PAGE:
Preventing sanitary sewer overflows (SSOs), which can unintendedly discharge raw sewage into the environment, is a national enforcement priority for Environmental Protection Agency (EPA) in the U.S. An estimated 40,000 SSOs each year are caused by events such as severe weather, vandalism, and improper system operation and maintenance.
The regulatory agency is vigorously moving to eliminate SSOs from municipal collection systems and to ensure that wastewater is conveyed to treatment plants in accordance with the requirements of the Clean Water Act. To eliminate SSOs, EPA uses a mix of compliance and enforcement tools, including traditional administrative and judicial penalties. These penalties can run to the millions of dollars.
And although the U.S. EPA has led the world in recognizing the problem presented by SSOs, other countries such as the European Union (EU) are also evaluating the problem. A report on the impact of SSOs in 28 EU member states, issued by Milieu Law & Policy Consulting, outlined the state of current legislation and regulatory policies and recommended implementing similar strategies as those used in the U.S. for managing SSOs.
As a result of this government focus, water and wastewater utilities are looking at a variety of technologies to prevent SSOs. One is the use of sensors to determine when water and sewage levels are rising in sewers or when manhole tampering has occurred.
These sensors, when operating on a fixed network, reliably provide near real-time monitoring of manholes and other key sewer locations. Whether used for early warning of overflows, informing maintenance schedules, compliance reporting, or deeper analytics (such as capacity modeling and performance reporting) sewer monitoring is a crucial solution for managing SSOs.
Aclara has designed an SSO solution that installs in manholes and will integrate into an Aclara AMI environment. It is available in two configurations — as a level alarm to provide warnings of impending overflow or level monitoring for tracking system efficiency and cleaning/maintenance effectiveness.
The Aclara SSO solution also offers:
Monitoring Pressure To Prevent Leaks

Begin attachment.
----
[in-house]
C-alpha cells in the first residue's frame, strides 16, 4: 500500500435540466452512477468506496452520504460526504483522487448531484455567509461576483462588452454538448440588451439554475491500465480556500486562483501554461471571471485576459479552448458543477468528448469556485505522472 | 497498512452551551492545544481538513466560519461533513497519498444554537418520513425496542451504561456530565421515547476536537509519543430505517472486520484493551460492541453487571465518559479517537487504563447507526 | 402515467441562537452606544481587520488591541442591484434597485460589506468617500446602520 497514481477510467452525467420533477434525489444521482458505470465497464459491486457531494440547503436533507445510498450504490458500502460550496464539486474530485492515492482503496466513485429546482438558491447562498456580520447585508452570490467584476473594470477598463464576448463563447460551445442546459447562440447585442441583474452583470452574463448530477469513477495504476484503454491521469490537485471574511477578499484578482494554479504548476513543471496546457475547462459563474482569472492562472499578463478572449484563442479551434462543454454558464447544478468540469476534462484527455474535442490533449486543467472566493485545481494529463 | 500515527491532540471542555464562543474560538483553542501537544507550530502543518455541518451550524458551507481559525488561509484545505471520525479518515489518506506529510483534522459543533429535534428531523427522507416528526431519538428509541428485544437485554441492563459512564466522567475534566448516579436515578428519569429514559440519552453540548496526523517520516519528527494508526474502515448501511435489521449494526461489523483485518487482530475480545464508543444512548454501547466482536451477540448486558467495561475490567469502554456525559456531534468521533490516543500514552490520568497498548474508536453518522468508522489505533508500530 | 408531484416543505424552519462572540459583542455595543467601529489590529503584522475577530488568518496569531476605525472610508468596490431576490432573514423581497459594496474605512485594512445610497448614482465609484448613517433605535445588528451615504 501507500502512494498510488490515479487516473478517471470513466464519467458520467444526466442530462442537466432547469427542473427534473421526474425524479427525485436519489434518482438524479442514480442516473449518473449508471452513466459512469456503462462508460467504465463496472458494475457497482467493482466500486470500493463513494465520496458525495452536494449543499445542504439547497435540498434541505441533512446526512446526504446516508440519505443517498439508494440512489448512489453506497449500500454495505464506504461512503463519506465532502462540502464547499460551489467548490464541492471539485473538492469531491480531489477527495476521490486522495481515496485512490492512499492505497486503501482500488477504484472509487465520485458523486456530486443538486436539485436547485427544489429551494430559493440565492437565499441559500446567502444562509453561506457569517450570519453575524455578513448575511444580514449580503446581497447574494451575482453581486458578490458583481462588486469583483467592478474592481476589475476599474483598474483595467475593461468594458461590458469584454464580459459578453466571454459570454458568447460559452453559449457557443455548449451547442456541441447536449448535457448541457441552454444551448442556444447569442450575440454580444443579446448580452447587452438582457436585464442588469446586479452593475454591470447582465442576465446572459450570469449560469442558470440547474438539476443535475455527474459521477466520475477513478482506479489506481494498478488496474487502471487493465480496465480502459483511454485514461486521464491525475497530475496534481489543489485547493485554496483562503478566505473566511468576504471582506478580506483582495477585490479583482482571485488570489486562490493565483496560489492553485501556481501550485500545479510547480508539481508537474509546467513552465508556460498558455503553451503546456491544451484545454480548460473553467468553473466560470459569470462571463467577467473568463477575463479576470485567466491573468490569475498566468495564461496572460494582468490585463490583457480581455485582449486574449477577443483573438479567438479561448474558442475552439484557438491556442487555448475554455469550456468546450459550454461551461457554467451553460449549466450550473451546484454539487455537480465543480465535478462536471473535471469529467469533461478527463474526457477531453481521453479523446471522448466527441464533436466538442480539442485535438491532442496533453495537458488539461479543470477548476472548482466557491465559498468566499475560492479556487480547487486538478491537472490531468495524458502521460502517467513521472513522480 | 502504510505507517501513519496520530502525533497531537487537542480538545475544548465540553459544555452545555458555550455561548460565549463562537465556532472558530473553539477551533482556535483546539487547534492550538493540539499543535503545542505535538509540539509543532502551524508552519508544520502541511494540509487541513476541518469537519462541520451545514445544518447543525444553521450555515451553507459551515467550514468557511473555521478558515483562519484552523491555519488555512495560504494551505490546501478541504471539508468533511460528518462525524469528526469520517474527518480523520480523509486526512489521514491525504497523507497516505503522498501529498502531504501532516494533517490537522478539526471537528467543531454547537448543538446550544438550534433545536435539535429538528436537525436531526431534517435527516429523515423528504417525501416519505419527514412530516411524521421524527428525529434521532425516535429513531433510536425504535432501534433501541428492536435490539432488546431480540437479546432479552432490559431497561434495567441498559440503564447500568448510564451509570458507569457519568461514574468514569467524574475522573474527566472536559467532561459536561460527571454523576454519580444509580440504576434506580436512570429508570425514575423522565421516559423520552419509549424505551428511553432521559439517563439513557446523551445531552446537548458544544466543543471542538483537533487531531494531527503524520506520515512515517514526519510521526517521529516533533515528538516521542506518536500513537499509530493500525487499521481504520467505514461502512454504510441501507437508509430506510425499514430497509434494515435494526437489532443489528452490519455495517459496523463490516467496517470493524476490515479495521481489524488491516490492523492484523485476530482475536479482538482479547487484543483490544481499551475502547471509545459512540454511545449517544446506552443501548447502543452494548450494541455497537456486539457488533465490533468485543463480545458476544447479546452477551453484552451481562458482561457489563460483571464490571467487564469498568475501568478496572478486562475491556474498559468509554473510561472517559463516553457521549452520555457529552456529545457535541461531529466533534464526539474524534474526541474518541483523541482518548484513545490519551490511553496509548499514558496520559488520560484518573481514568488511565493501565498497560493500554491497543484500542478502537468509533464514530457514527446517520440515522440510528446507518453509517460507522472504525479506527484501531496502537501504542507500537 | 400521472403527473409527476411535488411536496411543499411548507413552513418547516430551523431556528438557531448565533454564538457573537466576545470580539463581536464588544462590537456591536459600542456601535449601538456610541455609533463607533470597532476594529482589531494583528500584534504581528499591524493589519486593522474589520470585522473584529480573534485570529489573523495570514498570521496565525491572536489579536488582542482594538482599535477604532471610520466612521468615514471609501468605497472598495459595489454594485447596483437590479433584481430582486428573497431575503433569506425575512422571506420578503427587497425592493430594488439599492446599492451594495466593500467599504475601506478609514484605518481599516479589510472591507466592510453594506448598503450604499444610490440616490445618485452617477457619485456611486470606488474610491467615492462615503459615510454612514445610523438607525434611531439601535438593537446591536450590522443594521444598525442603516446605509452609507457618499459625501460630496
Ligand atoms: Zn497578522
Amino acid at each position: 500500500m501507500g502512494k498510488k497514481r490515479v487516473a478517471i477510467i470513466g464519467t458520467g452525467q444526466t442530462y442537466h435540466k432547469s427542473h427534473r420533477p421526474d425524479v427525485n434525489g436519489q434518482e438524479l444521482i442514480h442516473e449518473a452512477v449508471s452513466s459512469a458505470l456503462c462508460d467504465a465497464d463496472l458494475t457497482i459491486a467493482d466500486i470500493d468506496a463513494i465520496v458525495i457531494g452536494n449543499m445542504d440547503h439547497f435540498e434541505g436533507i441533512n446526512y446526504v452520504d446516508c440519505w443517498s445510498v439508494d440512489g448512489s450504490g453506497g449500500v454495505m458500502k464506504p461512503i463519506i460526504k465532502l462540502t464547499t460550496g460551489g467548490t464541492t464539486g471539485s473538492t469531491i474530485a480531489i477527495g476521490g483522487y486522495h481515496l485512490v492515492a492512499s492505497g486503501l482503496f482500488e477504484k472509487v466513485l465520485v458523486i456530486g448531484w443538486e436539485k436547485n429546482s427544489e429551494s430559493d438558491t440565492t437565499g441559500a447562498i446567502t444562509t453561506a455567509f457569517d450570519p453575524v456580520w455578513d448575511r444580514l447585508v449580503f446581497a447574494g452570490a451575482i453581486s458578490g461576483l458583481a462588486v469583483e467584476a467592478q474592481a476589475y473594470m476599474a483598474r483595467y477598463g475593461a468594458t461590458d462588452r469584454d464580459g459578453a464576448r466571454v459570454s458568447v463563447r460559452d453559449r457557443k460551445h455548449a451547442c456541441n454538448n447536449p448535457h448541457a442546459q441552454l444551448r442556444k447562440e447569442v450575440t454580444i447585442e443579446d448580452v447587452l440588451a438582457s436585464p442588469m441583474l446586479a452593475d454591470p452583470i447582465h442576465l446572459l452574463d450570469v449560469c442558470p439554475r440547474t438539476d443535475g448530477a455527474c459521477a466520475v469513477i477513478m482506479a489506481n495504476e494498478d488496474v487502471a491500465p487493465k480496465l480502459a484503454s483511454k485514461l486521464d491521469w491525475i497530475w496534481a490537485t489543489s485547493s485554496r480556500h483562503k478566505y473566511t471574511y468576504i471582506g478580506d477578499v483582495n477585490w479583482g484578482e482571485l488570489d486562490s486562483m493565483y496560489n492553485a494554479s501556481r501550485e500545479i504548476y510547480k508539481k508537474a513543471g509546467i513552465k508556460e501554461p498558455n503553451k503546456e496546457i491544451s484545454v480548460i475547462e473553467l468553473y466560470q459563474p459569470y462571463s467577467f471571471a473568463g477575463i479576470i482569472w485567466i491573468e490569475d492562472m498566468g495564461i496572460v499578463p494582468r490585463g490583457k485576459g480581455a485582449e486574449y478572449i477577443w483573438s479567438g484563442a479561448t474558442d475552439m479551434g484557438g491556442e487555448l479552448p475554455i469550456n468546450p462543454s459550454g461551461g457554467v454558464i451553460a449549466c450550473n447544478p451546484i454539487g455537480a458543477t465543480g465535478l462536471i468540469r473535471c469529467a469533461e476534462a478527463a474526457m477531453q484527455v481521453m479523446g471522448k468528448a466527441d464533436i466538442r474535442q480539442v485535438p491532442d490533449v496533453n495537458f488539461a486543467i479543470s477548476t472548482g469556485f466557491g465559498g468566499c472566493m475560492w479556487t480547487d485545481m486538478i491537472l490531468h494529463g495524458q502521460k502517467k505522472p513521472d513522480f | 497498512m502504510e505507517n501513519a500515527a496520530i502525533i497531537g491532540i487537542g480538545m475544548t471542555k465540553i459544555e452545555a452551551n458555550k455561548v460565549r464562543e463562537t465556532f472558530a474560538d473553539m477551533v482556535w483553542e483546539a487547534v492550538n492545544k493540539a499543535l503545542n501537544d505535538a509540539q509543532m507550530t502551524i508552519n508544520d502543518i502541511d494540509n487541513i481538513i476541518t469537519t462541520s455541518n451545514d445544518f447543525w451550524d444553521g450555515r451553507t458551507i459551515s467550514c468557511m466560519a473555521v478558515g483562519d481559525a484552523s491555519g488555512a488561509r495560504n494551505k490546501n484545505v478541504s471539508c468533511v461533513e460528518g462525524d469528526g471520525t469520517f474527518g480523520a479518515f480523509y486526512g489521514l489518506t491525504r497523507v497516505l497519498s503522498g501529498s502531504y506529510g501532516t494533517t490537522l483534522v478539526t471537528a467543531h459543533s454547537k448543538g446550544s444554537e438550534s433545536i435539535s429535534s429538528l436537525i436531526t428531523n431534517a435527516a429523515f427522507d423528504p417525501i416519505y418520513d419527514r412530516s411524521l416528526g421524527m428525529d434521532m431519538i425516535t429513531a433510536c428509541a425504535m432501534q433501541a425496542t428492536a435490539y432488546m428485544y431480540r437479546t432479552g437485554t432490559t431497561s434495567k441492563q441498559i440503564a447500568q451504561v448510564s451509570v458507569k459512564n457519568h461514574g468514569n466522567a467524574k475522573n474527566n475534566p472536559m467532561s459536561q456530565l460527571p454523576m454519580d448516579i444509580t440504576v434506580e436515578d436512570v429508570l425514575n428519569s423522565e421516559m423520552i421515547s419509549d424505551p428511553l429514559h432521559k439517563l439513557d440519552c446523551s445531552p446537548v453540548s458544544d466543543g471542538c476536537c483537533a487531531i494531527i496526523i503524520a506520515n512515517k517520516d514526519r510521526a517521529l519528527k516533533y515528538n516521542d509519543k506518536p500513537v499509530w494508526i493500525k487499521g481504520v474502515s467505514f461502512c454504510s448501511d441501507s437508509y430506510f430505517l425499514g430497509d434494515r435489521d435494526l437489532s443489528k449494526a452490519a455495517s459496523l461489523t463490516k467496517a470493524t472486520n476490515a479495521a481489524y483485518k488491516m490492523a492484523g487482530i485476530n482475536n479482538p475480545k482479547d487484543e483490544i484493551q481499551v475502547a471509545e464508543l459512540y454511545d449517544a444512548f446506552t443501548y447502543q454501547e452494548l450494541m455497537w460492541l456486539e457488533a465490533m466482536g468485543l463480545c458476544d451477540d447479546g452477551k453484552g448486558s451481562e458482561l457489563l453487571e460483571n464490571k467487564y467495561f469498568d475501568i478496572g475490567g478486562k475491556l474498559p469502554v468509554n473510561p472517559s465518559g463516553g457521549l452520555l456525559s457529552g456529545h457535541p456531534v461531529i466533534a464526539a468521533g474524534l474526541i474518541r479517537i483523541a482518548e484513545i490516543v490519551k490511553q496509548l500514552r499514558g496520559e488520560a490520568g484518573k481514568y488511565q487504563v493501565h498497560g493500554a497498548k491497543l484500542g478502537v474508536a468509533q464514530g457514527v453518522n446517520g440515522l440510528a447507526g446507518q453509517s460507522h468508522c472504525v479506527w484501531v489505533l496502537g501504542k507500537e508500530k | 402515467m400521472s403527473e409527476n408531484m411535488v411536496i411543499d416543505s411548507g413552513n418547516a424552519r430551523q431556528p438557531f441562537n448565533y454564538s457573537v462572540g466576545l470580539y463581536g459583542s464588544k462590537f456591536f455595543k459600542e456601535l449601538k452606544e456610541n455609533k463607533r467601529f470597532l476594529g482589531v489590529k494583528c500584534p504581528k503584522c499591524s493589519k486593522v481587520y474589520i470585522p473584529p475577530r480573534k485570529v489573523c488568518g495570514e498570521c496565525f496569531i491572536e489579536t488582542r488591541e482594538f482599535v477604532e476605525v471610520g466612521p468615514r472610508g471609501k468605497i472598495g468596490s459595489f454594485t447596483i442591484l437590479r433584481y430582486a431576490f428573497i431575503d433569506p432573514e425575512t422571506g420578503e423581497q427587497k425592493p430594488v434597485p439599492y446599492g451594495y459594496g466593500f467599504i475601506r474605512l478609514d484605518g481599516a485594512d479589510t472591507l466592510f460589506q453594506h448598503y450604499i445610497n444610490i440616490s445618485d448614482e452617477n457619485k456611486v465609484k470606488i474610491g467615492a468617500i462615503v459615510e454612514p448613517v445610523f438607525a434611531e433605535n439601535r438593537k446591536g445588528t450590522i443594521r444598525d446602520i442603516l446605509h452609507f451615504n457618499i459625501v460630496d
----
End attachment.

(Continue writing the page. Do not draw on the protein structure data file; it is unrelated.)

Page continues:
Another way to identify leaks and keep a water system operating optimally is through pressure monitoring. Pressure sensors located in the water distribution network can identify anomalies that could indicate leaks or the potential for leaks. Having pressure sensors monitored automatically on a fixed-network increases their effectiveness and efficiency in making pressure adjustments.
Pressure monitoring is especially useful in district metering areas to:
Automatic pressure monitoring on an AMI network also can help utilities reduce the damage caused by leaks and lower the chances of burst pipes by allowing operators to quickly reduce pressure when necessary. It also is useful in helping operators monitor pressure to maintain minimum service pressures as well as determine where problems exist when they receive low-pressure complaints. Pressure monitoring is also helpful in collecting the data necessary to calibrate hydraulic models.
Aclara integrates with a variety of pressure sensors with standard fittings to provide the data needed to understand how pressure is affecting the distribution system. The solution operates at multiple pressure levels and offers configurable alarms.
By harnessing AMI technologies to build out smart infrastructure solutions, water utilities can have an impact on their bottom lines and reclaim lost water revenue. Aclara powers the data-driven information and advanced applications utilities need to leverage AMI investment to improve services and manage water distribution networks.
David Rubin is the Director of Product Management - Product Marketing/Water for Aclara.
Image credit: "Pipes," Barta IV © 2004, used under an Attribution 2.0 Generic license: https://creativecommons.org/licenses/by/2.0/